Nov 23, 2017
Kevin M. Nordberg, Ph.D., Director
The Latin American Studies Concentration is offered by the Department of Latin American Studies and Women’s Studies (LA/W/S).
The Latin American Studies Concentration is designed to advance students’ awareness and understanding of Latin America. It seeks to provide both broad, general knowledge of the entire Latin American region, and indepth knowledge of specific countries, regional groupings of countries, and cultures both dominant and marginal. The concentration is open to all majors and it consists of courses from a variety of disciplines with a primary focus on Latin America. These courses fulfill general education requirements in the Humanities area (Foreign Languages and History), the Social Sciences area (Political Science), and some of them also carry cultural diversity and writing intensive designations. Supporting courses may fulfill general education requirements in other areas as well. Core and supporting courses are listed below.
The Latin American Studies Concentration is an attractive complement to many existing majors. Related fields include world languages, international business, international language/business, international studies, history, political science, theology, philosophy and sociology. Some related professions or careers include law, government, non-governmental organizations, non-profit organizations, banking and teaching.
For more informaton about the Latin American Studies and Women’s Studies (LA/W/S) department, visit its website.
(See footnote 1 below)
Placement in a previously studied language will be determined by placement testing in the University’s Language Learning Center.
- 12 credits of Spanish needed if student begins at the 100 level. Options: SPAN 295 , SPAN 101 , SPAN 102 , SPAN 211 , SPAN 212 (and 18 additional supporting credits);
- 9 credits of Spanish needed if student begins at the 200 level. Options: SPAN 211 , SPAN 212 , SPAN 295 ,SPAN 310 , SPAN 311 , SPAN 312 , (and 18 additional supporting credits);
- 6 credits of Spanish needed if student begins at the 300 level. Options: SPAN 295 , SPAN 310 , SPAN 311 SPAN 312 , (and 18 additional supporting credits).
Students who study Portuguese must complete PORT 210 (and 18 additional supporting credits).
Core Course Requirements
(See footnote 1 below)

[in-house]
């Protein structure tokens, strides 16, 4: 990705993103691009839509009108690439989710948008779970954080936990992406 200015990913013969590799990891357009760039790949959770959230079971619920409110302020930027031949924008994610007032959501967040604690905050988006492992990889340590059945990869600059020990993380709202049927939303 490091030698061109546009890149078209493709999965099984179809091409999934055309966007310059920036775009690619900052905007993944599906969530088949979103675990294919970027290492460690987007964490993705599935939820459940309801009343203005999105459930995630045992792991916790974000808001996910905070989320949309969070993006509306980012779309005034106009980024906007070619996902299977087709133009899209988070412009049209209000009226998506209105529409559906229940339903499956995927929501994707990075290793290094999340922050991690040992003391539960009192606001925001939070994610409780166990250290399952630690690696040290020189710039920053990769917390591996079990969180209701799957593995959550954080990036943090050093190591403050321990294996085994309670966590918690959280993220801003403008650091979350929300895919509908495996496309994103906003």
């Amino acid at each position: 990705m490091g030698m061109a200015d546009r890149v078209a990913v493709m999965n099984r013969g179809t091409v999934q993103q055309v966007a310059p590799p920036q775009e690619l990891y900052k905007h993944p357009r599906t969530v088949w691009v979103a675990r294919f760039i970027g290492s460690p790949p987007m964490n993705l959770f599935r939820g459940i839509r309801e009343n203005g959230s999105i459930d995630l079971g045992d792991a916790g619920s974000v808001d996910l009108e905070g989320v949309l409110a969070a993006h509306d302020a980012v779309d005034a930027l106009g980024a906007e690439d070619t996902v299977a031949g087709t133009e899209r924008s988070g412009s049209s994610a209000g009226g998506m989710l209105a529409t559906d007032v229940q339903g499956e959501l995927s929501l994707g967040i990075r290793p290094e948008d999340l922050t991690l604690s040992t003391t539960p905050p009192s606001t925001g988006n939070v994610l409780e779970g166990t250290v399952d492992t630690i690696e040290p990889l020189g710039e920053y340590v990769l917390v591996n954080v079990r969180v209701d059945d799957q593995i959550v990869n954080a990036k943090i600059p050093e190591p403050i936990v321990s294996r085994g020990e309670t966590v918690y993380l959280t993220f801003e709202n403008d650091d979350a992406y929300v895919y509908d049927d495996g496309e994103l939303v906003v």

18 total credits
History (3 credits)
(See footnote 2 below)
Political Science (3 credits)
Supporting Courses (12 credits)
- BIOL 204 - (E,D) Environmental Issues in Latin America
- ENLT 251 - (CL,D,W) Borderlands Writing
- HIST 213 - (CH,D,W) Gender and Family in Latin America
- HIST 215 - (CH,D,W) Church and Society in Latin America
- HIST 327 - (CH,D,W) The African Experience in Latin America 1500-1900
- HIST 490 - (W) Seminar in History 3
- LA/WS 395 - (S,D) Women and Development in Latin America
- LIT 205 - (CL,D,W) Modern Latin-American Literature in Translation
- PHIL 242 - (P, D) Latin American Thought
- PS 295 - (S,D) Contemporary Mexican Culture and Language 4
- PS 323 - (S,D) Central America
- PS 333 - United States-Latin American Relations
- SPAN 310 - Medical Spanish
- SPAN 314 - (D,W) Latin-American Culture and Civilization
- SPAN 319 - Business Spanish
- SPAN 320 - (CL) Introduction to Hispanic Literature
- SPAN 331 - (CL,D) Survey of Spanish-American Literature
- SPAN 335 - (D) Service and the Hispanic Community
- SPAN 413 - Topics in Hispanic Prose 5
- SPAN 422 - Spanish-American Drama
- SPAN 430 - (CL,D) Hispanic Women Writers
- SPAN 433 - Hispanic Lyric Poetry
- T/RS 250 - (P,D) Latin American Liberation Theology and Beyond
1 Students who study abroad or take other appropriate classes with an emphasis on Latin America may petition to substitute classes and are encouraged to speak to the director of the program.
2 Students who take both core history courses may reduce their supporting course load to 9 credits.
3 Restricted to senior History majors or students with a Latin-American Studies concentration.
4 A six-credit intersession travel course to Guadalajara, Mexico, for 3 credits in Foreign Languages (during intersession) and 3 credits in Political Science (during Spring semester).
5 May be used as a supporting course when course content is specific to Latin America.